Wasted lives

Last updated 01:04am (Mla time) 08/21/2007

There never was a good war nor a bad peace. — Benjamin Franklin


If the government is thinking of the greater good of Mindanao and the country, it had better call off the all-out offensive that has been launched by its hawkish generals in Sulu and Basilan. If it has to go after the Abu Sayyaf bandits that killed 14 Marines and beheaded 10 of them, it should conduct small, commando-type operations instead of set battles. Decades of encounters with Moro separatists and bandits have shown that conventional warfare does not work well in Mindanao.


Church and political leaders, civic and women’s groups have lamented the waste of lives in Mindanao. The latest to die on the government side were 10 Marines and five junior officers who, reports said, were mowed down “like sitting ducks” by the Abu Sayyaf after they ignored their guides’ advice on what trail to take.


What is strange is that, as disclosed by an Army officer on condition of anonymity, the encounter was “considered part of their training in close-quarters combat” and “was just a test mission.” What? Are the generals playing with the lives of soldiers, sending them on “test missions” to find out which tactic will work against the Abu Sayyaf? If this is true, this is the height of callousness and insensitivity on the part of these desk-bound generals.


Many lives have been wasted in the all-out offensive against the Abu Sayyaf. And most of the victims have been soldiers in the flower of their youth. Their deaths bring to mind what US President Herbert Hoover said about war: “Older men declare war. But it is the youth that must fight and die. And it is the youth who must inherit the tribulation, the sorrow, and the triumphs that are the aftermath of war.”


Actually, no one wins in a war; everyone is a loser. The casualties lose their lives or some of their limbs. Wives become widows; children are left orphans. Their fathers, mothers, brothers and sisters all grieve for them. The world of the soldiers’ families is turned upside down.


An all-out war is bad not only for the families of the soldiers, but also for the regional and national economy. Senators last week said that an all-out war could cost the government P1 billion a month. Think of what P1 billion could finance to improve the lives of the people in Sulu and Basilan, two of the most underdeveloped places in the South. One billion pesos could pay for more low-cost houses, schools, hospitals, roads, bridges and livelihood programs.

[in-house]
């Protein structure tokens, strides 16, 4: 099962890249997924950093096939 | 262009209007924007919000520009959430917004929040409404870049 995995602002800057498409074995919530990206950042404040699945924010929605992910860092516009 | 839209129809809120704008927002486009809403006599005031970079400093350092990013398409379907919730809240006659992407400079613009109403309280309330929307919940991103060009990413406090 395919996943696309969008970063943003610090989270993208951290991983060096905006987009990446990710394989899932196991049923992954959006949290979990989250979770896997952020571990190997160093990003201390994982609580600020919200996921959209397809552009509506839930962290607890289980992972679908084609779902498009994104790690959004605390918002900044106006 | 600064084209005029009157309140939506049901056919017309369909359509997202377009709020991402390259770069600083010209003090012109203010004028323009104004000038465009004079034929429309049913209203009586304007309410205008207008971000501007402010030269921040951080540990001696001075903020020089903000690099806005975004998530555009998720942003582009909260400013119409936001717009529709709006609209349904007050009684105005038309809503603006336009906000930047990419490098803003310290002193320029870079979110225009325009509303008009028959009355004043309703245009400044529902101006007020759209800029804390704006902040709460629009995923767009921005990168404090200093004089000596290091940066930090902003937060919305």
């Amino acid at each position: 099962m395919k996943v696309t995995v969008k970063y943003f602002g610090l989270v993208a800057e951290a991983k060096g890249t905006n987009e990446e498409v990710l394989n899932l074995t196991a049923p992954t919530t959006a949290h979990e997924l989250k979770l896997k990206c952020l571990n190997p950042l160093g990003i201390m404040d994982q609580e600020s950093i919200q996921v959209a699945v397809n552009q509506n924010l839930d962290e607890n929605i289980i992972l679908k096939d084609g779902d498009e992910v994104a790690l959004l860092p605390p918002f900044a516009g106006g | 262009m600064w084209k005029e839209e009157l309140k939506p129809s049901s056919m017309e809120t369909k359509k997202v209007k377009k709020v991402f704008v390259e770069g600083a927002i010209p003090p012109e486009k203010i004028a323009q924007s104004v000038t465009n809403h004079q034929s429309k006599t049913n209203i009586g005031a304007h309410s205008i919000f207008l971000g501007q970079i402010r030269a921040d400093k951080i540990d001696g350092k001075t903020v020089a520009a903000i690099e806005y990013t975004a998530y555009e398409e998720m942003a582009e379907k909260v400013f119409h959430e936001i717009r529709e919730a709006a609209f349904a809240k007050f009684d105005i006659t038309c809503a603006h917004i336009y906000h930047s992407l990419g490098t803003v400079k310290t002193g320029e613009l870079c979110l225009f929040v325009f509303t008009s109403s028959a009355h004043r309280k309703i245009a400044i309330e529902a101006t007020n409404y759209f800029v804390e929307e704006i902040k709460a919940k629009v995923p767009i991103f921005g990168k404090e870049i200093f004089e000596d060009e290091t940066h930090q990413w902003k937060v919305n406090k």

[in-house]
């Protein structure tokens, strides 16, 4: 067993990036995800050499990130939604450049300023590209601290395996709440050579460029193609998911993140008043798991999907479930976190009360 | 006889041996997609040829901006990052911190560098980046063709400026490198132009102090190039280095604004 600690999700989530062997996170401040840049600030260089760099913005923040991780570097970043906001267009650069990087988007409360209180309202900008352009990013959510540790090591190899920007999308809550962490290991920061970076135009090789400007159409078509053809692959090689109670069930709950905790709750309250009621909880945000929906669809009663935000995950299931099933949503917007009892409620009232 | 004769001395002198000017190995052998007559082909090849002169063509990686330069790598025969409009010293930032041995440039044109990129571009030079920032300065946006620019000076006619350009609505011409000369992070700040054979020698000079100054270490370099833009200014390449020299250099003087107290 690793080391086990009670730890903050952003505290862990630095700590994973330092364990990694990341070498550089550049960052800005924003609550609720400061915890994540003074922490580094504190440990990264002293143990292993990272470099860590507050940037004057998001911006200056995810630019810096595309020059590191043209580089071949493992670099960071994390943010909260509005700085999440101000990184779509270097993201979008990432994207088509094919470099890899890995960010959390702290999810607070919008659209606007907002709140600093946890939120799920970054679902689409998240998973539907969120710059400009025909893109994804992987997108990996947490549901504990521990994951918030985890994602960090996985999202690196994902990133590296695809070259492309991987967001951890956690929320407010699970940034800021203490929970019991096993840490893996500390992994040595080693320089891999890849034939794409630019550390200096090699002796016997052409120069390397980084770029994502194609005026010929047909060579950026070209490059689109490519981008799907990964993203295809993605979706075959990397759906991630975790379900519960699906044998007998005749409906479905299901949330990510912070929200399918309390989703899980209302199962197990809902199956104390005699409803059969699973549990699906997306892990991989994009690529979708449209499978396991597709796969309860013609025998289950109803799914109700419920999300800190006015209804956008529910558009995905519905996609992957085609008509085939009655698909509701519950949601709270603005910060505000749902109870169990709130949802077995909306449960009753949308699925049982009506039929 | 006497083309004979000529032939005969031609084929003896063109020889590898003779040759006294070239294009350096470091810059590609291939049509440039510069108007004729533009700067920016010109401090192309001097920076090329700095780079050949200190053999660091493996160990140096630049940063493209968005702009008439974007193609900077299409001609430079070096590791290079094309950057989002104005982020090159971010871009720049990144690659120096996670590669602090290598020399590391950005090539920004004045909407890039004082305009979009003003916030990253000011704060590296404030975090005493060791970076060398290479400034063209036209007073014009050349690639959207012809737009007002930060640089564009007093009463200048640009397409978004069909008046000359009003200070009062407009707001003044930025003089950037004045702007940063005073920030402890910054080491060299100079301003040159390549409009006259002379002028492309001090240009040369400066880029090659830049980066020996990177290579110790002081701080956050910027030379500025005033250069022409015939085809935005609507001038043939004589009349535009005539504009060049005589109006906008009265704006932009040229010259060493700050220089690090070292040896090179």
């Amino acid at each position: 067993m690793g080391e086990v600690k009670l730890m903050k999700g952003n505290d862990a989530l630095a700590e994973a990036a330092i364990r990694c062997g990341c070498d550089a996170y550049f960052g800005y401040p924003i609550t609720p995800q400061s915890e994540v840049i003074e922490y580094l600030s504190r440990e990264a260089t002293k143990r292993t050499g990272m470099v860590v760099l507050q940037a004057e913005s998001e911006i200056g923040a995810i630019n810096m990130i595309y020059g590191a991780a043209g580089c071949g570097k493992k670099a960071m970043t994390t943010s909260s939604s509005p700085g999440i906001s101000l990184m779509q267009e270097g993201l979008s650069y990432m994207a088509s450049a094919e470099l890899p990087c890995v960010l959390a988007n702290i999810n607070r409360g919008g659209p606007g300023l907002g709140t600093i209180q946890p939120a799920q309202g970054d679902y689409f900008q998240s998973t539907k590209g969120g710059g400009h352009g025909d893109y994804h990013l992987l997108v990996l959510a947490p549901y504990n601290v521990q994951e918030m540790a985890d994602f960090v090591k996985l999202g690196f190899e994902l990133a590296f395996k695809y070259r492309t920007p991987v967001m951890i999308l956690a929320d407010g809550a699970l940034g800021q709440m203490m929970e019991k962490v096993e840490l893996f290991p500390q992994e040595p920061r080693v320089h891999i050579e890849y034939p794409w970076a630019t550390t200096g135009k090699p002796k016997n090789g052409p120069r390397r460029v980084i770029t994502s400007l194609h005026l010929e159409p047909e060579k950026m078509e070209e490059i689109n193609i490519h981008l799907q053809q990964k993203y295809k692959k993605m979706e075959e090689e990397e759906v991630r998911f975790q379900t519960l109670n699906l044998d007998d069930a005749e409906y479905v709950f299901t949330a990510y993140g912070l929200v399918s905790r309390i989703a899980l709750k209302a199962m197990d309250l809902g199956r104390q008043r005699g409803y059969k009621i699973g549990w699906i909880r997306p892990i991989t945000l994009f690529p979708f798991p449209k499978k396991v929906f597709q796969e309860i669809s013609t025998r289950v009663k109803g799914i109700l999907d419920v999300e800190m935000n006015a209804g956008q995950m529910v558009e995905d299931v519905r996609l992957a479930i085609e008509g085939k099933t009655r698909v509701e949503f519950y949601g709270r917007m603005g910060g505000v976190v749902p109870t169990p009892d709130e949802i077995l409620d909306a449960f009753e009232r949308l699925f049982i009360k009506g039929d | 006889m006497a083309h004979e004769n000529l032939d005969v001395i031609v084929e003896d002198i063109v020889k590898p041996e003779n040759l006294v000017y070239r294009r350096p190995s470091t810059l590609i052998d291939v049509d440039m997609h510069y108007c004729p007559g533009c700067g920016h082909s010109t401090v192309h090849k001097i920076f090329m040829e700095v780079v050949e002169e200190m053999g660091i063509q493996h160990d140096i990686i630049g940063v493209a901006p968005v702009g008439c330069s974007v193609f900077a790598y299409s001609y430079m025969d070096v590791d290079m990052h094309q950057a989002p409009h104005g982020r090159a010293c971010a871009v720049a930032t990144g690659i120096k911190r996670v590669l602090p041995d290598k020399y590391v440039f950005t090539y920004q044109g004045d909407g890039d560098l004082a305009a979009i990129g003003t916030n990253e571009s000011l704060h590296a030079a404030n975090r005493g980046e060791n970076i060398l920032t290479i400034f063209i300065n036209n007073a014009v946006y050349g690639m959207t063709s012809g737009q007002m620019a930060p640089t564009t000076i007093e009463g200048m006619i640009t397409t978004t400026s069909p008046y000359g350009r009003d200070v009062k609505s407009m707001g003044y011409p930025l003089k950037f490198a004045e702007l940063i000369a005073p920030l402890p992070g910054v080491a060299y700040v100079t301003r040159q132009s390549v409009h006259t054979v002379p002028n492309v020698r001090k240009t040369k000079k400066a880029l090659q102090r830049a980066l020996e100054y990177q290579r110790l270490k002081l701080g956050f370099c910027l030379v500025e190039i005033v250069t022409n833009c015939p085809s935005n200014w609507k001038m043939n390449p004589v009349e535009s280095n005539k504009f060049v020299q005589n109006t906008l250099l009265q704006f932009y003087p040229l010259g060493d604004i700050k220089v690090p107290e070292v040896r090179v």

Joseph Gloria of the Social Watch Philippines-Mindanao last week said that the all-out offensive in Sulu and Basilan is further setting back the eradication of poverty and other Millennium Development Goals in Region 12. He added that in a conflict, the most affected are the children because when wars erupt, people take refuge in the nearest schools and deprive the children of places for their education.


Already, 15,000 people have been “affected” or “displaced” by the hostilities in Sulu and Mindanao. The government officials’ terms — “affected” and “displaced” — do not fully convey the depth of suffering and fear of uncertainty that the people affected by the war are feeling. Truly, as writer Arthur Koestler once said, wars consist of only 10 percent action and 90 percent passive suffering. And it is mostly the women and the children, aside from those who die and are maimed at the front, who greatly suffer.


As of last week about 9,000 soldiers had been committed to the all-out offensive in Sulu and Basilan. Nine thousand soldiers going after what — 150 or at most 200 — Abu Sayyaf bandits reinforced by some rogue guerrillas belonging to the Moro National Liberation Front. The imbalance of forces is very overwhelming in favor of the government, and yet up to now the encounters have resulted only in the massacre of young officers and soldiers. Clearly, the situation shows again that conventional warfare, set battles will not turn the tide in Mindanao.


It is not too late to de-escalate the hostilities. If the Marines have to avenge their slain and beheaded comrades, so be it. But limit their activities to surgical operations that will not affect entire islands. Macho warriors cannot forget the Old Testament maxim of “a tooth for a tooth” and “an eye for an eye.” And it is always easy for generals who stay in the comfort of their airconditioned war rooms to wage war and play with the lives of their men. But the morally courageous stand is to call for the reduction of hostilities and to work for peace.


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